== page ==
Eden Games’ Nintendo Switch game gets a release on the PlayStation 5 as Gear.Club Unlimited 2 – Ultimate Edition.
Industry veterans, Eden Games have been developing racing games going all the way back to the 1990s with their V-Rally games. Their 2011 open-world racer, Test Drive Unlimited 2 was a lot of fun. In recent years the developer has concentrated on mobile racing games including bringing the Gear.Club franchise to the Nintendo Switch.
Now, I enjoyed the 2017 original Gear.Club Unlimited on Switch. It was a lot of fun and bought an impressive racing game to Nintendo’s portable console. Sadly, I didn’t fare as well with Gear.Club Unlimited 2 – Ultimate Edition on the PS5.
On paper, the game looks great. There’s a huge map with loads of races, over 50 licenced cars, a decent campaign, and lots of customisation and upgrades. This version also has all the DLC included.
The graphics don’t look too bad. The campaign story is told via static character images and text, a holdover from the mobile-friendly Switch version of the game.
There’s a bit of pop-up and sometimes some stuttering. This is surprising for a game ported from the humble Switch to the comparative powerhouse that is the PlayStation 5.
Regardless of the above, the game’s presentation, graphical style, race environments, and cars all look very nice. Things really take a turn for the worst when you actually start racing.
Vehicle handling is snatchy and unrefined. At first, it felt like I was controlling the car with digital buttons rather than an analogue controller. The handling seems to be trying to mimic a more simulated driving experience rather than that of an arcade racer. I have to admit that I got used to the handling, but I can’t say I liked it.
Off the track, the game also veers towards the motorsport simulation side of things, which is good. The game gets players involved in the buying and tuning of the fleet of race cars as well as equipping the garage. Building and maintaining a fleet of cars, upgrading components and the workshop facilities is actually quite good fun. This side of the game adds depth to what could just be an arcade racer.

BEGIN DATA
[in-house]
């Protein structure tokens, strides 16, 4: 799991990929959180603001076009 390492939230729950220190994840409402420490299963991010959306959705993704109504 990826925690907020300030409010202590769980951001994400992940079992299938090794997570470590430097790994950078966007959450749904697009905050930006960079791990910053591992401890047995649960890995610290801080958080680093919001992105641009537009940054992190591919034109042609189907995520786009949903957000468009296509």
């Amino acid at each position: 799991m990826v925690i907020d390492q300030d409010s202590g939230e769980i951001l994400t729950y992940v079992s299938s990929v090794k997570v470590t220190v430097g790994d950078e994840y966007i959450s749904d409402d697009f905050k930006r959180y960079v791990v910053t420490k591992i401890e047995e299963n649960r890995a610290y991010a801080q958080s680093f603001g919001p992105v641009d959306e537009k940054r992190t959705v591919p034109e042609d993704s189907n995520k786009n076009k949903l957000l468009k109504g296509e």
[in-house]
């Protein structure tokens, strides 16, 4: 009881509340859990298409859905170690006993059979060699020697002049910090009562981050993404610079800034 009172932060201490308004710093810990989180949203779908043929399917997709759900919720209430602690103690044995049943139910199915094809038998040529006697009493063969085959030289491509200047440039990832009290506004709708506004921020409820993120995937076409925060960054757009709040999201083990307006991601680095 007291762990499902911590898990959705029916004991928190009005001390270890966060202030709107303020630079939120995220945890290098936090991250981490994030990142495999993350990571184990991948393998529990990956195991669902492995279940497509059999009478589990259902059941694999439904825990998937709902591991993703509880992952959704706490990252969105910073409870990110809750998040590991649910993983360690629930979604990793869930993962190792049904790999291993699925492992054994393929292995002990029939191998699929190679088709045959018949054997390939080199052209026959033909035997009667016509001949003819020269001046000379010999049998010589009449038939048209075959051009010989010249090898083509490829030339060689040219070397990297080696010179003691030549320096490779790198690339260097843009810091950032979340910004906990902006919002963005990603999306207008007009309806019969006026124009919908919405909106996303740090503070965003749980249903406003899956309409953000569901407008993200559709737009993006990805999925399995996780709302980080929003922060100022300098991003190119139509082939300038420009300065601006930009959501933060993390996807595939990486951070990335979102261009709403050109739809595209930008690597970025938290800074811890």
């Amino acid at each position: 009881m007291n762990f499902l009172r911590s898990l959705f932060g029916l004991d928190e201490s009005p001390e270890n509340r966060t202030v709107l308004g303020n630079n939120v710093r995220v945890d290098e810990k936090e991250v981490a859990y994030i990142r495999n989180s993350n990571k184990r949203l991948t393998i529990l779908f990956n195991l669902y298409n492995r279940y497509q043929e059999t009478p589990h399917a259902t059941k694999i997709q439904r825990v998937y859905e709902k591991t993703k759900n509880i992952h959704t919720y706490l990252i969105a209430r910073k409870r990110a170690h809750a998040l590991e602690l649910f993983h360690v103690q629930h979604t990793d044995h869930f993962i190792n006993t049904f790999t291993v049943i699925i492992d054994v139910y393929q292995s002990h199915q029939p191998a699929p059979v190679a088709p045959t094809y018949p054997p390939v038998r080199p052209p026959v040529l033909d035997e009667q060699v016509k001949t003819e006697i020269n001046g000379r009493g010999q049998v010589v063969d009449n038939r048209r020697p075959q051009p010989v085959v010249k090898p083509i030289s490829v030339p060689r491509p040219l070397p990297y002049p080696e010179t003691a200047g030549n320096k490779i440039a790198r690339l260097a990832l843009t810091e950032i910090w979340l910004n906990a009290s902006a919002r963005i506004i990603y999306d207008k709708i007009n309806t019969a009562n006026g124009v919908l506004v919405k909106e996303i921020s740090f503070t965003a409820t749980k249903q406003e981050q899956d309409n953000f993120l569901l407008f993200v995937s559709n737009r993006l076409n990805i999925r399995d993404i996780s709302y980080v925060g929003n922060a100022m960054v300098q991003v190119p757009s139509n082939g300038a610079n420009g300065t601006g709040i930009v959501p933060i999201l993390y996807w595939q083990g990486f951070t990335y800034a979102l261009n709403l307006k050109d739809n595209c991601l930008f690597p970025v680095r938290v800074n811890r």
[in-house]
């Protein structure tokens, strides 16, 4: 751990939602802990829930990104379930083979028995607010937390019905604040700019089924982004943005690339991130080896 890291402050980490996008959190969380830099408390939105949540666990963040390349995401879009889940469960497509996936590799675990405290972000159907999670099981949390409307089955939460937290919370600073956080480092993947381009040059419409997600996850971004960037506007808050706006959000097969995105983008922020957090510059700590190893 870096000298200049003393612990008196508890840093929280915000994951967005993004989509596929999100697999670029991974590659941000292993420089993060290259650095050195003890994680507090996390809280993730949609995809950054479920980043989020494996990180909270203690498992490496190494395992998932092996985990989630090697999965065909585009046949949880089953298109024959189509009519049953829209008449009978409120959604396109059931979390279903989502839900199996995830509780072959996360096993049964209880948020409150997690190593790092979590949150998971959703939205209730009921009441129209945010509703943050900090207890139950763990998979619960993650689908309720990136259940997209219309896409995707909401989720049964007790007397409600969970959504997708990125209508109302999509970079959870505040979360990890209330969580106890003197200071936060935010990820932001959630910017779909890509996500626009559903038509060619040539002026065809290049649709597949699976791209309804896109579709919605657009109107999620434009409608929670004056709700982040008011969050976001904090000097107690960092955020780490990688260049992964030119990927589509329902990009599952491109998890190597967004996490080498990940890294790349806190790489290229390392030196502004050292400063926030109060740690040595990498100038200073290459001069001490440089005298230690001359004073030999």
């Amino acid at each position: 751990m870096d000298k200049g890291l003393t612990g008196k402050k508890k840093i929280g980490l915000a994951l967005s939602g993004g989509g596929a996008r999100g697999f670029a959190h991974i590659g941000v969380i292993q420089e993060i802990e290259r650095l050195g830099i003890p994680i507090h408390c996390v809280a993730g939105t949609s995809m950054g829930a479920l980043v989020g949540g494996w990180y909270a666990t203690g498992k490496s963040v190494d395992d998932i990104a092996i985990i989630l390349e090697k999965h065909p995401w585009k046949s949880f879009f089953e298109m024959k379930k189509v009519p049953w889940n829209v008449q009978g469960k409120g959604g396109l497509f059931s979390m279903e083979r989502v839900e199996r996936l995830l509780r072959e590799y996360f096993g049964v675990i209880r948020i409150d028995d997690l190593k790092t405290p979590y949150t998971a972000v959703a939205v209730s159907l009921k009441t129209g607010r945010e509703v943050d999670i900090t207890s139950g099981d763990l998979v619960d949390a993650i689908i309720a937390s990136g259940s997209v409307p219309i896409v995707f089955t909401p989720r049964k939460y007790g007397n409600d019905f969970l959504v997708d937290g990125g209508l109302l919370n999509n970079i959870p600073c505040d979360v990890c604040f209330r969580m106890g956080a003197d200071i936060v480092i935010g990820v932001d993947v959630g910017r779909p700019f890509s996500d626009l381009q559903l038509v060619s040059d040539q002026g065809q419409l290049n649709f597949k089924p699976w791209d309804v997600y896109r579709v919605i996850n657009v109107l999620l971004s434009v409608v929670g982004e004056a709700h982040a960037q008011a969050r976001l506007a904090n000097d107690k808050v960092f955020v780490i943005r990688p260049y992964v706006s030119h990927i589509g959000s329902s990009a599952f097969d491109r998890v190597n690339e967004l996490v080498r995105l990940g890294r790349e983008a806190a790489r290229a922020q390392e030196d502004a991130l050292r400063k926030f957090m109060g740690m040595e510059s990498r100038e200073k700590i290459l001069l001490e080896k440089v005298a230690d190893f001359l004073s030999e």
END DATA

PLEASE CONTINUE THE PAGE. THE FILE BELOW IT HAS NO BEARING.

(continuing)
The game can be played online and with local multiplayer. Online, players can create or join a club and race as a part of a team. The four-player local split-screen is a rarity and another plus point.
In the interest of science, I also had the opportunity to try Gear.Club Unlimited 2 on the Nintendo Switch, as it was on sale over Christmas. It is, essentially, the same game on Nintendo’s portable console. It’s also clear that in porting the game over to the PlayStation 5, the controls, which work very well with the Switch’s Joycons, just don’t match the expectations when using the PS5’s DualSense controllers. This is a big shame, as a bit of refinement in the car handling, removing the snatchy steering, would make all the difference.
On paper, Gear.Club Unlimited 2- Ultimate Edition on PlayStation 5 has everything going for it. It’s a nice-looking and full-featured, comprehensive racing game. Unfortunately, the vehicle handling, whilst it works on the Switch, feels primitive compared to the likes of Forza Horizon 5 or Gran Turismo Sport. The slick presentation, features, multiplayer, and pumping soundtrack mean that, if you can overlook its weaknesses, the game is still fun to play.